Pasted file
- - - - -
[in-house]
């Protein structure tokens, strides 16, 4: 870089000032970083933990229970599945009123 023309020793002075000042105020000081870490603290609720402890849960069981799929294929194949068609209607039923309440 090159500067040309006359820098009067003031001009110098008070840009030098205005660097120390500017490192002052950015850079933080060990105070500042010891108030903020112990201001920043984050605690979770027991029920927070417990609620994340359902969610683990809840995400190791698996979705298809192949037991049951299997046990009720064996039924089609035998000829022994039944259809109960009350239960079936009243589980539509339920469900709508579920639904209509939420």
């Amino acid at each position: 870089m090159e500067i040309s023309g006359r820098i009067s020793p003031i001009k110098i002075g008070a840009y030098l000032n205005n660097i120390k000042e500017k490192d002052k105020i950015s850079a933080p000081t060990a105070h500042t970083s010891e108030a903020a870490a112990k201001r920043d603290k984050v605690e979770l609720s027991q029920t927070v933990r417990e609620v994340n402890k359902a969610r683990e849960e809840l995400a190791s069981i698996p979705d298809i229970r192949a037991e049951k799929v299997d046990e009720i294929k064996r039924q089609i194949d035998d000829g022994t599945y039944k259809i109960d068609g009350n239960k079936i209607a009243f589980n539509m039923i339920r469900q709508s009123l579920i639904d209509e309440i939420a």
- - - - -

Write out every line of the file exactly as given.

[in-house]
């Protein structure tokens, strides 16, 4: 870089000032970083933990229970599945009123 023309020793002075000042105020000081870490603290609720402890849960069981799929294929194949068609209607039923309440 090159500067040309006359820098009067003031001009110098008070840009030098205005660097120390500017490192002052950015850079933080060990105070500042010891108030903020112990201001920043984050605690979770027991029920927070417990609620994340359902969610683990809840995400190791698996979705298809192949037991049951299997046990009720064996039924089609035998000829022994039944259809109960009350239960079936009243589980539509339920469900709508579920639904209509939420």
């Amino acid at each position: 870089m090159e500067i040309s023309g006359r820098i009067s020793p003031i001009k110098i002075g008070a840009y030098l000032n205005n660097i120390k000042e500017k490192d002052k105020i950015s850079a933080p000081t060990a105070h500042t970083s010891e108030a903020a870490a112990k201001r920043d603290k984050v605690e979770l609720s027991q029920t927070v933990r417990e609620v994340n402890k359902a969610r683990e849960e809840l995400a190791s069981i698996p979705d298809i229970r192949a037991e049951k799929v299997d046990e009720i294929k064996r039924q089609i194949d035998d000829g022994t599945y039944k259809i109960d068609g009350n239960k079936i209607a009243f589980n539509m039923i339920r469900q709508s009123l579920i639904d209509e309440i939420a």